On certain old Marshalls connect some of the grounds through the controls by soldering directly to the backs of the controls. The controls complete a mechanical ground connection to the chassis which can sometimes corrode. If you have a Marshall that has a "buzzy" or humming sound you can try jumping an alligator clip to the front of the chassis and connect it to the wire soldered across the backs of all the controls. If the hum or noise is eliminated, a wire may be soldered directly from that wire to the chassis, to ensure a positive connection.

On many old Marshalls the pilot light burns out and some collectors do not wish to alter the appearance by removing the original lens bezel. The bulb in question is a 6.3 volt incandescent job and a Trainwreck trick is to cut off the back of the pilot light (an EXACT O brand razor saw for plastics works great, says Steve) inside the amp CAREFULLY! Obtain a 6.3 volt "grain of wheat" bulb, solder it to the original leads, put it inside and reconnect the back . (Steve uses Jet Super Fast Dry crazy glue). The pilot assembly even looks stock from the outside and will continue to function as Marshall intended!

TUBE TIPS

Trainwreck often gets asked the difference between a 12AX7, a 7025 and an ECC-83. In days bygone, a 7025 was a premium version of a 12AX7. That is, a 12AX7 selected for its low noise.

An ECC-83 is just the Euro designation for a 12AX7.

In modern times, manufacturers label the same tubes 12AX7, ECC-83, or 7025 depending on the preference of the distributor! Though these 'types' are completely interchangeable, it should be noted that different brands of tubes can produce different tones, just as different brands of guitar strings or speakers have their characteristic tones. Anyone who is truly interested in experimenting may buy several different brands and types of these tubes and give them a trial. Also, you can mix and match; you can use a 12AX7 in one position, an ECC-83 in the next position and a 7025 in another position. You don't have to use the same brand in every position, nor do you have to use the same designation. Try different types and LISTEN; use the ones you like the sound of. It should also be noted that the 12AX7, 7025 and ECC-83 are all good substitutes for the 12AY7 found in some older Fender amps, including the 4x10" tweed Bassman. They are directly interchangeable. We would not recommend that if you run across some 12AY7s you try them in your Marshall; they are lower in gain and 'flatter' sounding than the 12AX7 types.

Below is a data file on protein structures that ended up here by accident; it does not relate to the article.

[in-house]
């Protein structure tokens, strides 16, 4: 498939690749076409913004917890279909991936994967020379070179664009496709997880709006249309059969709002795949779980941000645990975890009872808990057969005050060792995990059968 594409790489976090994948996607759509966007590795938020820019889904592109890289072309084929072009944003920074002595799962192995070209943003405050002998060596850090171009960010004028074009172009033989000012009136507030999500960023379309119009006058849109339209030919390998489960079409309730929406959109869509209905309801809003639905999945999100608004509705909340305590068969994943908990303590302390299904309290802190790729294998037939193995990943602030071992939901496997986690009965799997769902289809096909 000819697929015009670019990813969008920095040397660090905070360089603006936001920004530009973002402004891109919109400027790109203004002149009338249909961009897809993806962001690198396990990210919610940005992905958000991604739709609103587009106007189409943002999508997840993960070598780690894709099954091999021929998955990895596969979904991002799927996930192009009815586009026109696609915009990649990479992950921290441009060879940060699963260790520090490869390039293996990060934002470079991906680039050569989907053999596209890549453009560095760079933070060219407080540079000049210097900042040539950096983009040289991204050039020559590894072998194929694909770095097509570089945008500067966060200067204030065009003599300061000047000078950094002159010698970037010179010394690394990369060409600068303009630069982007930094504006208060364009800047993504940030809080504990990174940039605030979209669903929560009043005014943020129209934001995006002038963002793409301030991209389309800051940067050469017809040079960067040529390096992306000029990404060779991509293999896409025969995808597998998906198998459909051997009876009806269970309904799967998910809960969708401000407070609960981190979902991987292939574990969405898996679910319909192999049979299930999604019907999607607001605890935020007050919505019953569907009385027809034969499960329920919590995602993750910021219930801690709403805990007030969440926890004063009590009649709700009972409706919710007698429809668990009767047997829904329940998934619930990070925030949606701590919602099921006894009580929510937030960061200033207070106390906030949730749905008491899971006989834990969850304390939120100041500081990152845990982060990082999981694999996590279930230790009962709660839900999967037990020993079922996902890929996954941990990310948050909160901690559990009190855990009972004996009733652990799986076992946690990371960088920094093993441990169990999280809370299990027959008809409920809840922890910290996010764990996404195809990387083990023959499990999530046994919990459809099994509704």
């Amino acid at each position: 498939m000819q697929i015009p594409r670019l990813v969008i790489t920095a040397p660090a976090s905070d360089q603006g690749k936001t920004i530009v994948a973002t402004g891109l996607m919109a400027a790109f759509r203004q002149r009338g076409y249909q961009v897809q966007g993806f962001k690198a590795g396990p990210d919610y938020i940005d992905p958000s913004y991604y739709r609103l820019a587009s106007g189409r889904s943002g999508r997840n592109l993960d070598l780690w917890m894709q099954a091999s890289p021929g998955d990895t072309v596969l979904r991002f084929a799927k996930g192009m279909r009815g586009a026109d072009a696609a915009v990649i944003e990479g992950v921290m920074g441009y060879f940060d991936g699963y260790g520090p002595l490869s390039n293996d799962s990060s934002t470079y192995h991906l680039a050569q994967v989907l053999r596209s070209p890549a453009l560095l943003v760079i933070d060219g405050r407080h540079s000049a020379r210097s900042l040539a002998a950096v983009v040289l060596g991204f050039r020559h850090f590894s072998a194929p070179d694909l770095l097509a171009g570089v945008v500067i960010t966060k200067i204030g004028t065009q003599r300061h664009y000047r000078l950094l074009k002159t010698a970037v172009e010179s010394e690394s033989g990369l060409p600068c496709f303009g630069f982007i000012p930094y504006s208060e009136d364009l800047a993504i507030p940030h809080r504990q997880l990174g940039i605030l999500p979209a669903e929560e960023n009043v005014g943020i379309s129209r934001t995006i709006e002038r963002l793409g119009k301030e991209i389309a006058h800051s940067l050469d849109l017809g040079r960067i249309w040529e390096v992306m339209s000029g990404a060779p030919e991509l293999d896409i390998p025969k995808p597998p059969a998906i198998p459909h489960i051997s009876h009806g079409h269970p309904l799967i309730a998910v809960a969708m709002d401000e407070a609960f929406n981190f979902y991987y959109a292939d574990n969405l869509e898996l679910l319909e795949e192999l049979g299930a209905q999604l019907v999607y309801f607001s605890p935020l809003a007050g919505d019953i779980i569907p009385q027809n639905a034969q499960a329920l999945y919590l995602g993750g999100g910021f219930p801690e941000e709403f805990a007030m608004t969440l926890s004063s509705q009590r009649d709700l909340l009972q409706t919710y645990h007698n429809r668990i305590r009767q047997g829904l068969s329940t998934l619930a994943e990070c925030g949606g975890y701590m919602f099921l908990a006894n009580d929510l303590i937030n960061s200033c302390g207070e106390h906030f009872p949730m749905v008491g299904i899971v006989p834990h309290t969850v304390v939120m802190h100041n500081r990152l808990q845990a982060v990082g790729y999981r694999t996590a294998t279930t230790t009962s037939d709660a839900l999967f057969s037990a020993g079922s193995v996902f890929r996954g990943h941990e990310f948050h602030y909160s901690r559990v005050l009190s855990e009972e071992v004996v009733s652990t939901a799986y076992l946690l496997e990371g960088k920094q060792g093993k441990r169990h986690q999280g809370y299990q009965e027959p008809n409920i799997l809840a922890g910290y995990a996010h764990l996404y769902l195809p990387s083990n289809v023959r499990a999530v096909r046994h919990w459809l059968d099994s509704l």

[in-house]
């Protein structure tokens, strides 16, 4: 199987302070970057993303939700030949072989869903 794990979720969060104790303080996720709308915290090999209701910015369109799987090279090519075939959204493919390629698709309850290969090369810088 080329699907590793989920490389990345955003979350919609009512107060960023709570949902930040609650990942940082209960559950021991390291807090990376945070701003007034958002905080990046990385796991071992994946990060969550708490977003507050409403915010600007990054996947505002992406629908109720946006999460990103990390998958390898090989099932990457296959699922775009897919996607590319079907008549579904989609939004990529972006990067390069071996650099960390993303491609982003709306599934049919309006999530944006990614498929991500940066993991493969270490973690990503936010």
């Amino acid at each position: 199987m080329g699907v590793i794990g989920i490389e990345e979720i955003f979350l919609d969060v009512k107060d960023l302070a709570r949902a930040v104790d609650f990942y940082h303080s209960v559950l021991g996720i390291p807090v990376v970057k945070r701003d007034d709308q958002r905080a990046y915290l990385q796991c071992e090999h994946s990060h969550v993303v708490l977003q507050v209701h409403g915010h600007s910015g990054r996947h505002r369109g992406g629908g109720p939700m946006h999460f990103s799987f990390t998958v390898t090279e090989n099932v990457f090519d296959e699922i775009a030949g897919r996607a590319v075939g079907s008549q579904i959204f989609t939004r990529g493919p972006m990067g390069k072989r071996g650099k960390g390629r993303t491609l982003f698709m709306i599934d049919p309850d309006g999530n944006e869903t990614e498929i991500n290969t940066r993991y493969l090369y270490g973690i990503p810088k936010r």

The 12AT7 used to drive the reverb tanks on Fenders and in the phase inverter of certain amps have the same pin configuration as 12AX7 types and in a pinch you may substitute a 12AX7 and a 12AT7. However the 12AT7 has a greater current handling capacity than a 12AX7 and 12AT7s should generally be used where specified!

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FENDER TROUBLE SHOOTING GUIDE FOR TWO CHANNEL REVERB AMPS WITH SIX PREAMP TUBES

Looking at the back of the amp with the upper back panel removed, the first tube on the right (7025 or 12AX7) is the tube for the first or "Normal" channel. If this "Normal" channel is not working properly or making noises, this tube would be the one to suspect. The second 7025 is the tube (first preamp stage tube and tone driver tube – they do both functions) for the "Vibrato" channel. If you get microphonics or excessive noise in the second, or "Vibrato" channel, this would be the one to suspect. The third tube from the right is a 12AT7. It sits next to the right hand side of a small transformer (the reverb transformer) and acts as a reverb drive tube. This third tube supplies the signal to drive the reverb tank through the reverb drive transformer. If the reverb is not working but you can rock the amp with reverb control up and hear the springs 'crashing' I would suspect this 12AT7 first! If changing this 12AT7 does not cause the reverb to work then I would suspect an "open" driver or a break in a wire in the reverb tank. Also make sure that the reverb tank is plugged in the proper polarity as it will only work in one direction.

The fourth tube in the preamp (7025/12AX7) is the reverb recovery tube and a third gain mixer stage for the Vibrato channel. If the reverb is not functioning and rocking the amp does not cause a reverb 'crash' with the reverb control up, this 7025 is the one to suspect. If replacing this tube does not cause the reverb to function, an 'open' reverb tank is a likely culprit.

The fifth tube from the right (12AX7) is the tremolo oscillator tube. If your tremolo does not work, this is the tube to suspect. Note that in Fender amps the tremolo works by closing a circuit with the foot switch. If the foot switch is not plugged into the amp or not functioning properly to CLOSE the circuit, the tremolo will not work.